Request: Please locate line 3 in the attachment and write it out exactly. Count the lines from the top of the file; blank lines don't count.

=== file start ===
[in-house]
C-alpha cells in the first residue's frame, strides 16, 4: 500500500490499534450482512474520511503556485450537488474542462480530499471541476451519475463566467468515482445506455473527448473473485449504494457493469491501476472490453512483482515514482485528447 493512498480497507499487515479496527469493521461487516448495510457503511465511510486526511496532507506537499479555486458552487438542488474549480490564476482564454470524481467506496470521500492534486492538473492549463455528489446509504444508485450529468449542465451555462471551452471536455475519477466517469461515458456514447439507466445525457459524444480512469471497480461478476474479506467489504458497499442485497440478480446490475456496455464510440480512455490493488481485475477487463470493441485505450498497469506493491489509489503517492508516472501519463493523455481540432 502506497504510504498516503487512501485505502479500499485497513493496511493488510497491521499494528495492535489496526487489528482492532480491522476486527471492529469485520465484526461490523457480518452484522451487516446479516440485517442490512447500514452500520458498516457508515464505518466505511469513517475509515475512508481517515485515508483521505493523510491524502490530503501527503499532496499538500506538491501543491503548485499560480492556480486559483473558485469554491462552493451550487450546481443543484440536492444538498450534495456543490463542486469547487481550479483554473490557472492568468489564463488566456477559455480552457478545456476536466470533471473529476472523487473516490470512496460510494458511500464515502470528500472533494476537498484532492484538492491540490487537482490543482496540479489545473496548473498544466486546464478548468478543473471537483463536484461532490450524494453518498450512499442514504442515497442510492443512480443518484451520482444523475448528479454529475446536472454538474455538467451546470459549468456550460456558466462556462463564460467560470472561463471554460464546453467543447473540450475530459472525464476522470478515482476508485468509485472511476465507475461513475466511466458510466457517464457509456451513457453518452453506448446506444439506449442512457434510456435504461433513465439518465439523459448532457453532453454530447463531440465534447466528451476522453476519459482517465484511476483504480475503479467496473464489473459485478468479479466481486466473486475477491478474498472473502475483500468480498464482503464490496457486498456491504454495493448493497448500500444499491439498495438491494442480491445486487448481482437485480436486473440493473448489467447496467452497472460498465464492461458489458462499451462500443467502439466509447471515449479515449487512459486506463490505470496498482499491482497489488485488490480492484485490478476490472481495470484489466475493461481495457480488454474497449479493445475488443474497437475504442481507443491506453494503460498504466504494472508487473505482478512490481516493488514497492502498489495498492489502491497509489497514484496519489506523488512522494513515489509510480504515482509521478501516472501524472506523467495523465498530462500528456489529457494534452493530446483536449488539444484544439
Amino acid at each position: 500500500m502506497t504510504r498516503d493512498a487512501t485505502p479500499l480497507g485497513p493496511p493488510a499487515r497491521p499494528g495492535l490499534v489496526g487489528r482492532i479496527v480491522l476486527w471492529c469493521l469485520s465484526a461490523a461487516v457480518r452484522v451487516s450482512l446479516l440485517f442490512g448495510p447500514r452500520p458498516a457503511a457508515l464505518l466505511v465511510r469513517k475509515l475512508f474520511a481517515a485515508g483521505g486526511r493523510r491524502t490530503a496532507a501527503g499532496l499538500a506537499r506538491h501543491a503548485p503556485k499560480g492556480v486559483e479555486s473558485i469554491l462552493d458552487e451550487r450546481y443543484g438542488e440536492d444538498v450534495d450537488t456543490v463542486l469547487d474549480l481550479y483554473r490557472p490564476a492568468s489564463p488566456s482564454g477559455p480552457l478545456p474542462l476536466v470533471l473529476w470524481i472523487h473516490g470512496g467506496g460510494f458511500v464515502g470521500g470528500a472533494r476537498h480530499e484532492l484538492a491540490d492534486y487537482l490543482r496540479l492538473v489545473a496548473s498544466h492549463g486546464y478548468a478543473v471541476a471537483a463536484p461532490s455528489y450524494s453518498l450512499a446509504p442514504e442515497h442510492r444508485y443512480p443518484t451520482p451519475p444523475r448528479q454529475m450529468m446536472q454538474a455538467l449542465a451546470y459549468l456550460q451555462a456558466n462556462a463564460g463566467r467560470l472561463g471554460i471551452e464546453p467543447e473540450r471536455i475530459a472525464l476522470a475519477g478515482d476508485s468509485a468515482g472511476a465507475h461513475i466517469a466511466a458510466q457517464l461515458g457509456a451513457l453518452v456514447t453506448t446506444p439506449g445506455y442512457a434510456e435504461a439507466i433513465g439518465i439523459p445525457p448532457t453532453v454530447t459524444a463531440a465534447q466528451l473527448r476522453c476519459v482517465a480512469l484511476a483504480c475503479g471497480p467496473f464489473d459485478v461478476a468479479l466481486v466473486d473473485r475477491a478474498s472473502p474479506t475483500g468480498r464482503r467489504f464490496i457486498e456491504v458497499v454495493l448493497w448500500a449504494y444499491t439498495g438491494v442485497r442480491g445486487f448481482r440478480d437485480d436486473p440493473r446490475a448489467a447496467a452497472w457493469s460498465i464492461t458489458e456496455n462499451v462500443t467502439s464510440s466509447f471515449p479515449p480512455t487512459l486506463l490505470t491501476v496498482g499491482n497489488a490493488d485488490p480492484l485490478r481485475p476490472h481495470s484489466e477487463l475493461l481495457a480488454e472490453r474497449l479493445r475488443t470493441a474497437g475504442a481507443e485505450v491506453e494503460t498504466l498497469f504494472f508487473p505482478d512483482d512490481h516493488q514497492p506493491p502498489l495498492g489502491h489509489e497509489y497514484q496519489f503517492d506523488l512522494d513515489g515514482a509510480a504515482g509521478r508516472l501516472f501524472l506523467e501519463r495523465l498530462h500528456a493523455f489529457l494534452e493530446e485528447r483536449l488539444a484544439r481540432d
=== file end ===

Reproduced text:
Amino acid at each position: 500500500m502506497t504510504r498516503d493512498a487512501t485505502p479500499l480497507g485497513p493496511p493488510a499487515r497491521p499494528g495492535l490499534v489496526g487489528r482492532i479496527v480491522l476486527w471492529c469493521l469485520s465484526a461490523a461487516v457480518r452484522v451487516s450482512l446479516l440485517f442490512g448495510p447500514r452500520p458498516a457503511a457508515l464505518l466505511v465511510r469513517k475509515l475512508f474520511a481517515a485515508g483521505g486526511r493523510r491524502t490530503a496532507a501527503g499532496l499538500a506537499r506538491h501543491a503548485p503556485k499560480g492556480v486559483e479555486s473558485i469554491l462552493d458552487e451550487r450546481y443543484g438542488e440536492d444538498v450534495d450537488t456543490v463542486l469547487d474549480l481550479y483554473r490557472p490564476a492568468s489564463p488566456s482564454g477559455p480552457l478545456p474542462l476536466v470533471l473529476w470524481i472523487h473516490g470512496g467506496g460510494f458511500v464515502g470521500g470528500a472533494r476537498h480530499e484532492l484538492a491540490d492534486y487537482l490543482r496540479l492538473v489545473a496548473s498544466h492549463g486546464y478548468a478543473v471541476a471537483a463536484p461532490s455528489y450524494s453518498l450512499a446509504p442514504e442515497h442510492r444508485y443512480p443518484t451520482p451519475p444523475r448528479q454529475m450529468m446536472q454538474a455538467l449542465a451546470y459549468l456550460q451555462a456558466n462556462a463564460g463566467r467560470l472561463g471554460i471551452e464546453p467543447e473540450r471536455i475530459a472525464l476522470a475519477g478515482d476508485s468509485a468515482g472511476a465507475h461513475i466517469a466511466a458510466q457517464l461515458g457509456a451513457l453518452v456514447t453506448t446506444p439506449g445506455y442512457a434510456e435504461a439507466i433513465g439518465i439523459p445525457p448532457t453532453v454530447t459524444a463531440a465534447q466528451l473527448r476522453c476519459v482517465a480512469l484511476a483504480c475503479g471497480p467496473f464489473d459485478v461478476a468479479l466481486v466473486d473473485r475477491a478474498s472473502p474479506t475483500g468480498r464482503r467489504f464490496i457486498e456491504v458497499v454495493l448493497w448500500a449504494y444499491t439498495g438491494v442485497r442480491g445486487f448481482r440478480d437485480d436486473p440493473r446490475a448489467a447496467a452497472w457493469s460498465i464492461t458489458e456496455n462499451v462500443t467502439s464510440s466509447f471515449p479515449p480512455t487512459l486506463l490505470t491501476v496498482g499491482n497489488a490493488d485488490p480492484l485490478r481485475p476490472h481495470s484489466e477487463l475493461l481495457a480488454e472490453r474497449l479493445r475488443t470493441a474497437g475504442a481507443e485505450v491506453e494503460t498504466l498497469f504494472f508487473p505482478d512483482d512490481h516493488q514497492p506493491p502498489l495498492g489502491h489509489e497509489y497514484q496519489f503517492d506523488l512522494d513515489g515514482a509510480a504515482g509521478r508516472l501516472f501524472l506523467e501519463r495523465l498530462h500528456a493523455f489529457l494534452e493530446e485528447r483536449l488539444a484544439r481540432d